Meeting Simon

Hello again, gnome-fans! Please, make yourself at home. There’s a case of cider in the fridge, and I’ve got a tasty rosé I could open if you’re interested.  In any case, today’s post involves one of my former roommates: a wasp named Simon. Far from being a pale man of English descent and a particular religious leanings, Simon was a yellow jacket. Simon and I met far too early on a chilly November morning, right before I was about to head out to work. He buzzed around my head a few times, knocked against the wall, and then abruptly flew into my floor lamp, where he buzzed about some more, apparently unable to get himself out.  I didn’t have the time or the inclination to rescue him from his eventual death by light bulb, so I just shut off the light and headed out for the day. By the time I got home I’d almost entirely forgotten about Simon, and shrieked when the lighting of the floor lamp was answered with buzzing. He eventually quieted down, and I hesitantly sat at my desk, determined to let the little menace deal with his own choices.  But even as he settled down, I felt more and more disappointed with myself. How could I let him die a slow, painful death? Expecting the worst, I tipped the floor lamp on its side. The wasp flew out, droning drunkenly through the air and hitting the wall a few more times before flying right back into the lamp again. I scowled and sat back down.  The wasp had made his bed, and now he could lay in it for all I cared. Except, of course, I did care. The next day was one I had off, and I sat down at my desk that morning intending to get some freelancing done, especially since my roommates were out of the house for the day.  A few hours in, I was thinking to myself, “Goodness, it’s nice to have the place to myself.” Almost immediately afterwards, the wasp buzzed over my head, crashing into the wall yet again and landing in my pencil holder. “Hey, Simon,” I said, giving the insect a tentative smile, “I didn’t realize you were home.” Thus began our day together. Simon took particular delight in flying up to perch on the feather butterflies that I had wrapped around the lamp, though he was dreadfully camera shy, expertly evading every attempt to get a good picture of him

Simon, caught in the act of...something.
Simon, caught on camera

He was also fond of wandering across my keyboard, perhaps brought there by the oils from my fingers. Let me tell you, few things make for worse typing than a curious yellow jacket. For he was a yellow jacket, I’d checked. I’d also found out that he might like some of the apples that I had in the kitchen, and I resolved to start leaving little bits out for him. For all that he couldn’t fly worth a damn, he was a clever little thing, and went in and out of the lamp several times, somehow endearing himself to me in the process.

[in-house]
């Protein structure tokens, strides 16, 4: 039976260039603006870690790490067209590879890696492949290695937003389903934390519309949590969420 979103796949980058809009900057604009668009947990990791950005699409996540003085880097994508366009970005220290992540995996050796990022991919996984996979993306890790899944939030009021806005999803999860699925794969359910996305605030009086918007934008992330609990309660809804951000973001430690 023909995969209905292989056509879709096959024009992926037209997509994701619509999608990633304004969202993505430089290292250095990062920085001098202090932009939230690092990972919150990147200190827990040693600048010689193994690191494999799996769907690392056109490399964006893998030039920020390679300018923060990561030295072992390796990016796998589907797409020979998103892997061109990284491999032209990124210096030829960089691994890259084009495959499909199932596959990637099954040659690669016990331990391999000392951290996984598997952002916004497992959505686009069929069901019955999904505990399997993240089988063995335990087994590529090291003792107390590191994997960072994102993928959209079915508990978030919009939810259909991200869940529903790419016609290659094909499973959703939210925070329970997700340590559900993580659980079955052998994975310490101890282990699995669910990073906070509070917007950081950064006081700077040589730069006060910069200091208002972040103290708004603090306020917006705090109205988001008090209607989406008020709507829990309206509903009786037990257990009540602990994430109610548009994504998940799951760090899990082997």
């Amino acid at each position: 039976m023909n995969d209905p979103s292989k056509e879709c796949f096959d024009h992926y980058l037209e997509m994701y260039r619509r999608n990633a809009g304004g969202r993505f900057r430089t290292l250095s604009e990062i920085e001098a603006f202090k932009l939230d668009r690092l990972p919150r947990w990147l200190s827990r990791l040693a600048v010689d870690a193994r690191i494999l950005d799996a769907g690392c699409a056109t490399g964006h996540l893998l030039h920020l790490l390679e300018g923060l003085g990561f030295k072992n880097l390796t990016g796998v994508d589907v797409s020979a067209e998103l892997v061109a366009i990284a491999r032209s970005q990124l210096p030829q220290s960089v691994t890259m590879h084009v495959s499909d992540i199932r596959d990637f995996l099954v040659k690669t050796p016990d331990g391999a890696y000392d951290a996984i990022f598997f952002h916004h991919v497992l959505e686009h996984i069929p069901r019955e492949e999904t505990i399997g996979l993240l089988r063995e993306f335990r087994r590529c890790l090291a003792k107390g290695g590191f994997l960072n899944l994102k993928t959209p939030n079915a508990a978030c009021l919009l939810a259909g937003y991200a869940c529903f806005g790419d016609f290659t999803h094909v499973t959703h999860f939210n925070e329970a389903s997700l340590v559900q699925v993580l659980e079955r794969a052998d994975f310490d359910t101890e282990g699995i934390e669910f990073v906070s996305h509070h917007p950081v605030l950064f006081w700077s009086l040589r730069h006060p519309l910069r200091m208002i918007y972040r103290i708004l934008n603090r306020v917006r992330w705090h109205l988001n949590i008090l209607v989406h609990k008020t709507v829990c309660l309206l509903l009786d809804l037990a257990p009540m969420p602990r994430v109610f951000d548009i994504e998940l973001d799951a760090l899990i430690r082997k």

Simon's abode
Simon’s abode

Alas, all good things must come to an end, and our time together ended perhaps more tragically than some. I like having candles burning while I work, and today was no exception. Now, when I said that Simon was clever, this was not to say that he was possessed of much common sense. Sadly, Simon had a tempestuous love for hot things that were likely to kill him, so of course he eventually tangoed with open flame. It ended poorly. Surprisingly, he crashed but did not burn, and instead flew off and away (no more drunkenly than normal) and in the direction of the lamp. It all happened so suddenly that I couldn’t be sure of where he went, and subsequent huntings yielded nothing. It was then of course that I was struck by and idea: what if Simon had not died a burn-related death at all? What if I simply chose to pretend that he instead went to a magical land and had fantastic adventures? It seemed like a much better story, at any rate.

With that, the story of A Girl and Her Wasp was born. I’ve not got any storyline done up yet, but the gist is that Simon is transported to a magic land, where he meets a girl named Sophia, called “Brave” for her daring deeds. Simon is drawn to her, as he is to all sources of light, and the two team up to go on further adventures. Along the way, they meet a host of characters, as one is wont to do in a magical land. Admittedly, these characters were created from small charms/ toys/ junk that gets left at the registers where I work, so the concepts need some tweaking. I name these things, give them a tiny sign introducing who they are, and then quietly mourn when they eventually disappear/ are thrown the the trash. This  host currently includes a sentient lucky rock, and his friend, a small, sparkly white puff ball; Jonathan the angel and his brontosaurus friend, Monique; Ernest(a) the gender-fluid ladybug; Leviathan the Wonder Staple, and his sidekick, Froggy Rob; and Brook, a small, sparkly sphere, who I’m not sure about as far as species, but know that they are definitely gender neutral/ apathetic. So, to further this goal, I started drawing wasps here recently, so I can eventually draw a cute, cartoon-style Simon. Which is why there’s a drawing of a yellow jacket at the top. Now you know.

Thoughts, questions, cries of despair? Do you have a suggestion on or character that should feature on A Girl and Her Wasp? Tell me below! In the meantime, I’ll see you next time–same gnome time, same gnome channel.


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